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According to an article published on March 25, 2023 by CNBC, more women are becoming truck drivers as the transportation industry tries to overcome driver shortages.
According to the article, women made up almost 14% of professional drivers in 2022 up from 7.9% in 2018. And they have been filling other rolls in the industry for many years.
With the advent of the modern semi-truck, this transition makes perfect sense. While over-the-road driving is still a grueling, boring and tedious job at times, in years gone by, it did take the strength of a man to muscle a big rig. Thank God, the days of manual steering, open cabs, no AC, and changing tires on the road by yourself are pretty much over.
My dad told me about going over the Grapevine between Los Angeles and Bakersfield back in the late 1930’s. He described the solid rubber tire, chain drive, open “C” cab Mack trucks growling up the old Grapevine Road at 2-3 mph. In those days, it would take a truck up to two days to get from one city to the other. One day up the grade and one day back down the other side. Runaway trucks were commonplace along with lots of bone-jarring misery. They didn’t have sleeper cabs back in those days either. Just check the image above.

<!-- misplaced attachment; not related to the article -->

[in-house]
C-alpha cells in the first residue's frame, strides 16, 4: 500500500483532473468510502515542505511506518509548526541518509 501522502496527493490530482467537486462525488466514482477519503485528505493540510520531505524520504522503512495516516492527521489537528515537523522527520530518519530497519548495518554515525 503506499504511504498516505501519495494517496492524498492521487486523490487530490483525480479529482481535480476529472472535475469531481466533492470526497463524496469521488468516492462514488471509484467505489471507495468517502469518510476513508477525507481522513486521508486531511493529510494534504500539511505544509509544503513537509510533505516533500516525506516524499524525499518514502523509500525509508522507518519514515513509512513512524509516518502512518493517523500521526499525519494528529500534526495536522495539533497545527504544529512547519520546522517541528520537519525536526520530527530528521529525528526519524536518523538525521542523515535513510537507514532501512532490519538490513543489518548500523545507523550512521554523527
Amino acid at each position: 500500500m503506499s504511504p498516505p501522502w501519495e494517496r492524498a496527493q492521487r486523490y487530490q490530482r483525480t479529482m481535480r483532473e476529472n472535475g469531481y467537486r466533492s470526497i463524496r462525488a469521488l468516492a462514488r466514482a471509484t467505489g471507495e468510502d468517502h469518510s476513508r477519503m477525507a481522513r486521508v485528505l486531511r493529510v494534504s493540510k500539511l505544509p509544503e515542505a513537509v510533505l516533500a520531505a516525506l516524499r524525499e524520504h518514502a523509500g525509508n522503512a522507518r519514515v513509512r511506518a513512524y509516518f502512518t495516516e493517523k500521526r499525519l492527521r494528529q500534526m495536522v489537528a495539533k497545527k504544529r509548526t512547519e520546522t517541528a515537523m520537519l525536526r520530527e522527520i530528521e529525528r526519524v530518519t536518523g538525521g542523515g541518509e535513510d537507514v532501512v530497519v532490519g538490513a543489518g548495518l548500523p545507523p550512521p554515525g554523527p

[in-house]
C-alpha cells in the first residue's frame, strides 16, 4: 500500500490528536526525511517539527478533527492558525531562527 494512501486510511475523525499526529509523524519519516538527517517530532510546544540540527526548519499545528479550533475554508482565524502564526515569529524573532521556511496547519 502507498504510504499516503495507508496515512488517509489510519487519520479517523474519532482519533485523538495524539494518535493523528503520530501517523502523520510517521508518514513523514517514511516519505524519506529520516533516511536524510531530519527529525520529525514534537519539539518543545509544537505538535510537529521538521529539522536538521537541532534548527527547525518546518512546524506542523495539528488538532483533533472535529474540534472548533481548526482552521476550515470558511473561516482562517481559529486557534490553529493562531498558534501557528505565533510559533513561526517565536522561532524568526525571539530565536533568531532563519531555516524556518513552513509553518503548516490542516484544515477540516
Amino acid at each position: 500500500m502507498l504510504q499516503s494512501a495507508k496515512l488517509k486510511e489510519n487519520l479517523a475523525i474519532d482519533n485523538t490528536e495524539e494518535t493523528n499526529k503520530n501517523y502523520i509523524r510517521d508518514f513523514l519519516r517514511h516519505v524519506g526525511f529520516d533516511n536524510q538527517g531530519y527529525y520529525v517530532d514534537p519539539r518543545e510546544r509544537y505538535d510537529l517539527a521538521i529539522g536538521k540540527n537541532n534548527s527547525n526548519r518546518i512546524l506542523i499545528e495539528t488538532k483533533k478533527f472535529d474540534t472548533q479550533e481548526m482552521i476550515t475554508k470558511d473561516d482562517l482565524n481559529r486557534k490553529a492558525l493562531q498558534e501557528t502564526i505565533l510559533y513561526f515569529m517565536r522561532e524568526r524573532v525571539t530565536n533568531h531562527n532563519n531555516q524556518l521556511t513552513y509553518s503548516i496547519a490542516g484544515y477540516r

Fifty years later, this writer drove a 1968 Mack logging truck for a short time in the 1980’s. It was supposed to have power steering, but it had failed, and the parts were not available. So, the owners just took off the power assist and told us to “get used to it.” I was young, working out with weights a lot and was quite strong for my size. I will admit though, I struggled to turn that beast of a truck around on a landing on some days.
Some years later I was surprised to learn that a gold mining operation here in Montana had made it a preference to hire women haul-truck drivers (haul-trucks are very large off-highway dump trucks that can carry up to 300 tons at a time). While not all women are made for that kind of a job, (same as men), they found quite a few that were not only capable, but better than their male counterparts. When we pressed our tour guide for their reasoning, he said, “The women are usually slower on their cycle times than the men. So, at first, it didn’t look good. But then an engineer started a long-term study of the performance between the two groups. We discovered that over a period of time – say months – that the gals had hauled more rock than the men. The reason is they tend to be more careful and their trucks spend less time broken down.” And as anyone knows, truck availability is king.
To me it appears that one of the last bastions of male dominance is crumbling. No longer does a professional driver have to have biceps the size of Arnold Schwarzenegger to steer a big rig down the highway. And that is a good thing – for all of us.